Queensland's record $41.3 billion infrastructure pipeline is likely to suffer a setback of $1.4 billion over the next two years, unless funding for new projects is secured.
A new report, commissioned by the Queensland Major Contractors Association (QMCA) and the Infrastructure Association of Queensland (IAQ) in conjunction with BIS-Oxford Economics, has examined 194 of the state's projects to be built by the private and public sector.
The report argues that for many regions and sectors, volatility in the pipeline, which is heavily weighted toward the new Inland Rail and $5.4 billion Cross River Rail, is placing pressure on construction industry contractors and suppliers.
The report also forecasts that the value of funded projects is set to fall by 24 per cent from $6.1 billion this year to $4.6 billion in 2019 unless funding for new projects was secured.
QMCA’s chief executive Jon Davies noted that in order to counteract the setback of $1.4 billion, currently unfunded projects such as Nullinga Dam, the Paradise Dam Spillway Improvement, Pacific Motorway Section C and Gold Coast Light Rail stage 3 would require immediate investment and procurement.
|Brisbane||$6.7bn||Cross River Rail, Brisbane Metro|
|Gold Coast||$1.3bn||Pacific Motorway upgrades, South Stradbroke recycled water pipeline|
|Ipswich, Logan & Toowoomba||$6bn||Inland Rail|
|Sunshine Coast||$1.6bn||Sunshine Coast Airport runway, Beerburrum-Nambour rail upgrade|
|Mackay||$6.3bn||Adani Carmichael coal mine, Clarke Creek Wind Farm|
|Townsville||$3.6bn||Singapore Defence Initiative, Sun Metals zinc refinery|
|Cairns||$1.6bn||Sarina to Cairns road upgrade, Kindston Solar Farm|
“Coming up with new funding and financing solutions will remain critical if growth in major project activities is to be sustained into the future,” QMCA chief executive Jon Davies said.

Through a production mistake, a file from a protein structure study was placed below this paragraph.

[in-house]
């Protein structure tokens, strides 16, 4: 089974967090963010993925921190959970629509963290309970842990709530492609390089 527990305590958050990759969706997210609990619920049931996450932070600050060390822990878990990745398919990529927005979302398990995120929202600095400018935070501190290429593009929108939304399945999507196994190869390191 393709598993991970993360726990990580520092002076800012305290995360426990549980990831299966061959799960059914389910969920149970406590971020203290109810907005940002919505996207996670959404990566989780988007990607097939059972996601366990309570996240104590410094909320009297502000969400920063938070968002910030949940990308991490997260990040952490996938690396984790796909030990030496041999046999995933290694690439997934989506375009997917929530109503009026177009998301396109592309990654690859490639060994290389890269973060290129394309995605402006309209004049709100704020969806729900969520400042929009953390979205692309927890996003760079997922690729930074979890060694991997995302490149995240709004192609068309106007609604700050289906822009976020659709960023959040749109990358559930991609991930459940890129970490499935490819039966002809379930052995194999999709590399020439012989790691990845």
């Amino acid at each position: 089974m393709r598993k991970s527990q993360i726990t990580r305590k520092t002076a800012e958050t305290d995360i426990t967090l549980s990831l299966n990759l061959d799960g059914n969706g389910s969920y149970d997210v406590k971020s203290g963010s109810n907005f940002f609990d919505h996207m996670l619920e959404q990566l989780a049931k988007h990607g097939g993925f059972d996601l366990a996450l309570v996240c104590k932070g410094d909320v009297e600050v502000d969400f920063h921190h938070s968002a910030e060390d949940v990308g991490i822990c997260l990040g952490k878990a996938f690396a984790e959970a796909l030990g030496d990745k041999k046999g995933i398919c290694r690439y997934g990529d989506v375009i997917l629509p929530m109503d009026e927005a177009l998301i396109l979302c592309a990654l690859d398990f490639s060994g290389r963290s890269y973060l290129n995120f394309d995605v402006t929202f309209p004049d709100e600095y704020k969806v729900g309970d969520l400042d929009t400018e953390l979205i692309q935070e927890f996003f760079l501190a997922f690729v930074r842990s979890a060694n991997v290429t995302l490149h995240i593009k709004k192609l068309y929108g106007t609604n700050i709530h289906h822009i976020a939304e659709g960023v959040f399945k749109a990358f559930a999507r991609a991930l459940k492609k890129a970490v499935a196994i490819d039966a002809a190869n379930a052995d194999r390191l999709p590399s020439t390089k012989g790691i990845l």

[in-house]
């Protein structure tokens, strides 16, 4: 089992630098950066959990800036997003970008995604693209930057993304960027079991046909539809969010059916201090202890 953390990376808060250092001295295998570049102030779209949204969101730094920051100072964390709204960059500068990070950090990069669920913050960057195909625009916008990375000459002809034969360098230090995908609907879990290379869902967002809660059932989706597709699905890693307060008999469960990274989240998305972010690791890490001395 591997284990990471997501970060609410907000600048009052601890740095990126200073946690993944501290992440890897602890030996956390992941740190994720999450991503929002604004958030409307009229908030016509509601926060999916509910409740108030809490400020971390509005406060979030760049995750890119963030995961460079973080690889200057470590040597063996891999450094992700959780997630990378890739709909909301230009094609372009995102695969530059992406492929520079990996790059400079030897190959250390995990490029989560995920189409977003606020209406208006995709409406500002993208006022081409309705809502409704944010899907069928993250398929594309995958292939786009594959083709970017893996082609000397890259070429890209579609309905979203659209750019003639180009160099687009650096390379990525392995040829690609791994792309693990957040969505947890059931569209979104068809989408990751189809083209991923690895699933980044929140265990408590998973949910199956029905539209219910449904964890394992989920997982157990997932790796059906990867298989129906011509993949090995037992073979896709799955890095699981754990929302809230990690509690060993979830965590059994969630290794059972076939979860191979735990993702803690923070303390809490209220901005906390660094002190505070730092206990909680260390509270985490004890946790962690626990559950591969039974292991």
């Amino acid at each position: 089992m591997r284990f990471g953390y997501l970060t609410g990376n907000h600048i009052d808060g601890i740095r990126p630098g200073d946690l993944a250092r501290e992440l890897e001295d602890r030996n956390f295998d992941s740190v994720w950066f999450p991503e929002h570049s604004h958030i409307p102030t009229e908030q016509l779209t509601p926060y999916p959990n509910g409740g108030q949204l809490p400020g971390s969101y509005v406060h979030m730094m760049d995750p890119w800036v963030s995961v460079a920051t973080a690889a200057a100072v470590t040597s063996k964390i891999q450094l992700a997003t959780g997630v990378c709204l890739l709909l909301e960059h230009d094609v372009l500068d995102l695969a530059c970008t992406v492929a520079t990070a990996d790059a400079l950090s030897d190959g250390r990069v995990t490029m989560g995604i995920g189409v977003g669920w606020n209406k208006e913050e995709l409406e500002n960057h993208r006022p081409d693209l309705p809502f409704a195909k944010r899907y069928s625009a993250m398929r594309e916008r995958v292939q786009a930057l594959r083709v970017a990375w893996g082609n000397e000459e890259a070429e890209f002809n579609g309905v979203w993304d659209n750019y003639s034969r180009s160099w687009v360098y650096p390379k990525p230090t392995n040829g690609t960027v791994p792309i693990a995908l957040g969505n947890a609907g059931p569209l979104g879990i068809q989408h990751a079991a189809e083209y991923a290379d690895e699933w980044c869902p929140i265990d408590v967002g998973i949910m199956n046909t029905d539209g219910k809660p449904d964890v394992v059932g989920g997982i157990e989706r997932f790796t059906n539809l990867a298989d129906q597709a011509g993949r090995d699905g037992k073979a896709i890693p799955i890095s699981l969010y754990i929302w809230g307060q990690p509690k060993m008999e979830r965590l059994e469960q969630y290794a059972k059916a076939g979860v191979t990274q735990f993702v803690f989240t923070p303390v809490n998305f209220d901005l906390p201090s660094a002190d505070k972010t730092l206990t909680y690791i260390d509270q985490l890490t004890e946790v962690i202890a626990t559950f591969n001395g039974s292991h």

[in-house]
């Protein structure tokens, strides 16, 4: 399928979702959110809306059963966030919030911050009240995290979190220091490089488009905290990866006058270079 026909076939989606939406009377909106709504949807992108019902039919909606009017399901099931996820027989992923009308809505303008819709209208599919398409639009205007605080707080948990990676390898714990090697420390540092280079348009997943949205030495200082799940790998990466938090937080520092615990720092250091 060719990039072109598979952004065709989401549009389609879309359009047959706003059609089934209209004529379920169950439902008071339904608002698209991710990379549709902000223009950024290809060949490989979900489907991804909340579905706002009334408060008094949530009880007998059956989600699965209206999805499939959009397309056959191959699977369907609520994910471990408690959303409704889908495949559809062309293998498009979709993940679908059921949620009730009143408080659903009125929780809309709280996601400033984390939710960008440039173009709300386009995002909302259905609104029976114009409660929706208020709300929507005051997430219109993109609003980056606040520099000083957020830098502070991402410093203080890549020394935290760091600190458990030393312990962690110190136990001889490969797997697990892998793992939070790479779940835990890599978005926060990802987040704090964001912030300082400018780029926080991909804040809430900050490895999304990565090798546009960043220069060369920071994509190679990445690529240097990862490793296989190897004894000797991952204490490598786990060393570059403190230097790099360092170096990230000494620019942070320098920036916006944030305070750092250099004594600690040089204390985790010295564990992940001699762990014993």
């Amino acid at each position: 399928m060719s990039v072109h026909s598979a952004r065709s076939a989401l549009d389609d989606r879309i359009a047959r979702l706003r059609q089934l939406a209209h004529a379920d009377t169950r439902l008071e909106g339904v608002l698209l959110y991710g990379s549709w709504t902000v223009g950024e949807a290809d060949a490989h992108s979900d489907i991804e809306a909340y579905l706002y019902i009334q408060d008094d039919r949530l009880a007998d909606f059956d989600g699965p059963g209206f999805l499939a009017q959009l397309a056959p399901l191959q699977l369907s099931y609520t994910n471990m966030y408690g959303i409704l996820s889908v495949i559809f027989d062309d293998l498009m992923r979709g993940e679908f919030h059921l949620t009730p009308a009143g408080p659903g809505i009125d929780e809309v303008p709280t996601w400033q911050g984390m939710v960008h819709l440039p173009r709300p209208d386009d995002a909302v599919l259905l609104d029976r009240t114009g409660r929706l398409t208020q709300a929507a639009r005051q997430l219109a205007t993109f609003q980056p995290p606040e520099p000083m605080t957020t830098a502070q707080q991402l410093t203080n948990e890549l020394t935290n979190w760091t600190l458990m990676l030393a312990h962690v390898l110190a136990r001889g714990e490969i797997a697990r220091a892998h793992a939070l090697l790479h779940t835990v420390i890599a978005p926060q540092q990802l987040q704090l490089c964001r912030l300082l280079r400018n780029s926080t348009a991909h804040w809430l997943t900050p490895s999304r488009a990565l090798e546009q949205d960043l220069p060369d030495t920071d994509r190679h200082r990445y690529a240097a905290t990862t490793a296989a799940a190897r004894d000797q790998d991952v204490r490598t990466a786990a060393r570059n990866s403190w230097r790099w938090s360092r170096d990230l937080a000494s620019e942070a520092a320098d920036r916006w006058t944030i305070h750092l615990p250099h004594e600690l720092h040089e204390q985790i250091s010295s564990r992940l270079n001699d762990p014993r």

Of the total 194 projects identified over the next five years, 103, worth $27.7 billion, are funded and 91, worth $13.8 billion, are currently unfunded.
Investment in roads and telecommunications, predominantly funded by the public sector, and renewable energy generation and mining, mostly funded by the private sector, have propped up the state's pipeline over the past few years.
However, a 45 per cent fall in those four sectors is now predicted over the next two years.
While growth in rail, water, sewerage and defence infrastructure has lifted, analysts highlight that growth in those sectors will not reach the levels needed to offset the severity of the decline.
The report also identified that by 2021-22, 89 per cent of major funded project work would be concentrated in projects with an individual value of over $500 million.
“Nationally, we’re seeing a growing problem in delivering these complex mega projects on time and budget, and without costly disputation,” Davies said.
“We think there should be a re-think in how these projects are packaged.”
Deputy premier Jackie Trad echoed the call for infrastructure funding from at a federal level in order to deliver on new road and rail projects, linking ports and supply chains, building renewable energy networks and delivering faster internet connections to Queenslanders.